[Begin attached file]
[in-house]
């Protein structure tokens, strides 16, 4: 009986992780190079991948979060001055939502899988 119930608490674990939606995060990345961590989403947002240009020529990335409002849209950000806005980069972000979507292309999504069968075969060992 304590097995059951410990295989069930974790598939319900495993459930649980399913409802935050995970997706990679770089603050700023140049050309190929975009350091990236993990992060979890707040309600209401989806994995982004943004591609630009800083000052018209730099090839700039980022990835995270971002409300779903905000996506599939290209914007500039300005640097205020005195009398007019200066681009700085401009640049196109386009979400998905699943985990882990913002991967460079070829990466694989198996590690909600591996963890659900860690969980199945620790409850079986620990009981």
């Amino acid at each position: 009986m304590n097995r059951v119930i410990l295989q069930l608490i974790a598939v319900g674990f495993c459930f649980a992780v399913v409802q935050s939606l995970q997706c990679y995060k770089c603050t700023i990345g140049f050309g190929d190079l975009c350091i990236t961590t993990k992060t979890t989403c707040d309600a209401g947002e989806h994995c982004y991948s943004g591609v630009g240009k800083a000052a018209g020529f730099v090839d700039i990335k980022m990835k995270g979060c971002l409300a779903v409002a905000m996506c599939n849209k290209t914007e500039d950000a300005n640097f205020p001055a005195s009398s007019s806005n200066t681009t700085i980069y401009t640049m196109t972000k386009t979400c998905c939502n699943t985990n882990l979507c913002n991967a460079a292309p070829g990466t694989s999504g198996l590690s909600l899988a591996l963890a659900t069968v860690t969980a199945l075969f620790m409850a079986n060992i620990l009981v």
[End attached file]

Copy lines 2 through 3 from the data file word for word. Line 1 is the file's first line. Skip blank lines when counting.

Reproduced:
């Protein structure tokens, strides 16, 4: 009986992780190079991948979060001055939502899988 119930608490674990939606995060990345961590989403947002240009020529990335409002849209950000806005980069972000979507292309999504069968075969060992 304590097995059951410990295989069930974790598939319900495993459930649980399913409802935050995970997706990679770089603050700023140049050309190929975009350091990236993990992060979890707040309600209401989806994995982004943004591609630009800083000052018209730099090839700039980022990835995270971002409300779903905000996506599939290209914007500039300005640097205020005195009398007019200066681009700085401009640049196109386009979400998905699943985990882990913002991967460079070829990466694989198996590690909600591996963890659900860690969980199945620790409850079986620990009981």
């Amino acid at each position: 009986m304590n097995r059951v119930i410990l295989q069930l608490i974790a598939v319900g674990f495993c459930f649980a992780v399913v409802q935050s939606l995970q997706c990679y995060k770089c603050t700023i990345g140049f050309g190929d190079l975009c350091i990236t961590t993990k992060t979890t989403c707040d309600a209401g947002e989806h994995c982004y991948s943004g591609v630009g240009k800083a000052a018209g020529f730099v090839d700039i990335k980022m990835k995270g979060c971002l409300a779903v409002a905000m996506c599939n849209k290209t914007e500039d950000a300005n640097f205020p001055a005195s009398s007019s806005n200066t681009t700085i980069y401009t640049m196109t972000k386009t979400c998905c939502n699943t985990n882990l979507c913002n991967a460079a292309p070829g990466t694989s999504g198996l590690s909600l899988a591996l963890a659900t069968v860690t969980a199945l075969f620790m409850a079986n060992i620990l009981v």